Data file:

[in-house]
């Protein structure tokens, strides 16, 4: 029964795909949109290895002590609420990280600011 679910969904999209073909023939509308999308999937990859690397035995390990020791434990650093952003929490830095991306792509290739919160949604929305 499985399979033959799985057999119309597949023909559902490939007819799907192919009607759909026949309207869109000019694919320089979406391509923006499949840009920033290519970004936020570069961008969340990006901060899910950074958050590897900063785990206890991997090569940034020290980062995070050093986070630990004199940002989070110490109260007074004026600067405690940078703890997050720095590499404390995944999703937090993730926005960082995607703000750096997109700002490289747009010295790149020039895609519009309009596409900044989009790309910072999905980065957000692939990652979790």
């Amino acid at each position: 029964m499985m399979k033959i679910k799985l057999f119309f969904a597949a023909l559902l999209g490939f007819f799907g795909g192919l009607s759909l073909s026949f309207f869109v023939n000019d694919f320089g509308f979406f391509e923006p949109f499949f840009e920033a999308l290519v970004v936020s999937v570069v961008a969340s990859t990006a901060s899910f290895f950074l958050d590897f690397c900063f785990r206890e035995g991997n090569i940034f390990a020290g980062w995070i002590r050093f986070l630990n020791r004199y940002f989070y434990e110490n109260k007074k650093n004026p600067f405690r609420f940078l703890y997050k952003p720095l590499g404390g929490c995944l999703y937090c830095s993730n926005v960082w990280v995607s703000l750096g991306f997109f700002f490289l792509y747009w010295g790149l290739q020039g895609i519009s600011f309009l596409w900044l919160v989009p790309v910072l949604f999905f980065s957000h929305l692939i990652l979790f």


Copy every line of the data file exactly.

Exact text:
[in-house]
């Protein structure tokens, strides 16, 4: 029964795909949109290895002590609420990280600011 679910969904999209073909023939509308999308999937990859690397035995390990020791434990650093952003929490830095991306792509290739919160949604929305 499985399979033959799985057999119309597949023909559902490939007819799907192919009607759909026949309207869109000019694919320089979406391509923006499949840009920033290519970004936020570069961008969340990006901060899910950074958050590897900063785990206890991997090569940034020290980062995070050093986070630990004199940002989070110490109260007074004026600067405690940078703890997050720095590499404390995944999703937090993730926005960082995607703000750096997109700002490289747009010295790149020039895609519009309009596409900044989009790309910072999905980065957000692939990652979790």
């Amino acid at each position: 029964m499985m399979k033959i679910k799985l057999f119309f969904a597949a023909l559902l999209g490939f007819f799907g795909g192919l009607s759909l073909s026949f309207f869109v023939n000019d694919f320089g509308f979406f391509e923006p949109f499949f840009e920033a999308l290519v970004v936020s999937v570069v961008a969340s990859t990006a901060s899910f290895f950074l958050d590897f690397c900063f785990r206890e035995g991997n090569i940034f390990a020290g980062w995070i002590r050093f986070l630990n020791r004199y940002f989070y434990e110490n109260k007074k650093n004026p600067f405690r609420f940078l703890y997050k952003p720095l590499g404390g929490c995944l999703y937090c830095s993730n926005v960082w990280v995607s703000l750096g991306f997109f700002f490289l792509y747009w010295g790149l290739q020039g895609i519009s600011f309009l596409w900044l919160v989009p790309v910072l949604f999905f980065s957000h929305l692939i990652l979790f």